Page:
Funding opportunity

Funding opportunity: Transforming care and health at home and enabling independence

Apply for funding for a multidisciplinary project enabling people to:

  • transform their care and health
  • be more independent.

You must be a researcher living in the UK and eligible for EPSRC funding.

You must focus on at least one of:

  • staying independent at home
  • staying healthy at home
  • making care easier through building design and technologies
  • using and developing new tools and collecting data to help with decisions on housing and care.

The full economic cost of your project depends on the type of work you apply to do:

  • creating multidisciplinary networks: less than £1.5 million
  • research: at least £500,000
  • early-stage research or disseminating outputs: up to £499,999.

EPSRC and NIHR will fund 80% of the full economic cost.

Update, 1 October
We have added guidance on:

  • principal investigators submitting one application
  • the number of co-investigators on NetworkPlus applications
  • early career researchers
  • public and patient involvement and engagement (PPIE)
  • our definitions of ‘home’ and ‘independence’
  • technology readiness levels
  • duration expectations for small grants
  • community groups and end users as reviewers
  • the recording and answers given at the online event for applicants.

Who can apply

Those based in non-UK countries and businesses can be involved in the application as project partners, members of the management or advisory boards and so on. However, they are not eligible to be investigators.

Standard EPSRC eligibility rules apply.

Research grants are open to:

  • UK higher education institutions
  • research council institutes
  • UKRI-approved independent research organisations
  • eligible public sector research establishments
  • NHS bodies with research capacity.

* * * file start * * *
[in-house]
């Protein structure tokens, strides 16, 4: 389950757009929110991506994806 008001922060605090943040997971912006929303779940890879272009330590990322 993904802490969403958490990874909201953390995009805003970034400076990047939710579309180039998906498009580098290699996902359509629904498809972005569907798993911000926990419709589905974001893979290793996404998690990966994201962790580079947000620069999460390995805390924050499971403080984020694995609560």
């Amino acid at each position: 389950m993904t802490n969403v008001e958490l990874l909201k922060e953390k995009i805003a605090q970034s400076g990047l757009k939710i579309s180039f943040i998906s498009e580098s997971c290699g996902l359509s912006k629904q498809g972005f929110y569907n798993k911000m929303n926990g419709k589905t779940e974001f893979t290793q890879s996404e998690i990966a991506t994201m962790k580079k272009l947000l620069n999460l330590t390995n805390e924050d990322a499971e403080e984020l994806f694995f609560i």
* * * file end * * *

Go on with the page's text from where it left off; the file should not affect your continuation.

Read the UKRI guidance on institutional eligibility.

You can apply if you are resident in the UK and meet at least one of the bullets below:

  • are employed at the submitting research organisation at a level equivalent to lecturer or above
  • hold a fixed-term contract that extends beyond the duration of the proposed project, and the host research organisation is prepared to give you all the support normal for a permanent employee
  • hold an EPSRC, Royal Society or Royal Academy of Engineering fellowship aimed at later career stages
  • hold fellowships under other schemes (please contact EPSRC to check eligibility, which is considered on a case-by-case basis).

Holders of postdoctoral level fellowships are not eligible to apply for an EPSRC grant.

Submissions to this funding opportunity will count towards the repeatedly unsuccessful applicants policy.

There are no constraints on the number of applications that may be submitted from a single institution through this funding opportunity. However, EPSRC expects that organisations will only put forward the most promising and competitive projects for this funding opportunity.

We expect a principal investigator to submit only one proposal for each type of grant. However, they can be co-investigators on other proposals as part of this funding opportunity.

There is no set limit to the number of co-investigators that can be included in a NetworkPlus application. However, we expect all co-investigators to be able to make a meaningful contribution to the project and be able to realistically meet their estimated time commitment.

For applicants previously not registered on Je-S, please allow additional time to complete registration.

Collaboration is strongly encouraged between:

  • engineers
  • social care researchers
  • health researchers
  • health and social care professionals
  • data, computer, social and design scientists
  • statisticians
  • social care providers and commissioners
  • local authorities
  • patient and public representatives.

This shouldn’t be interpreted as a requirement for maximum coverage, but for projects to seriously consider who the most necessary and relevant stakeholders are.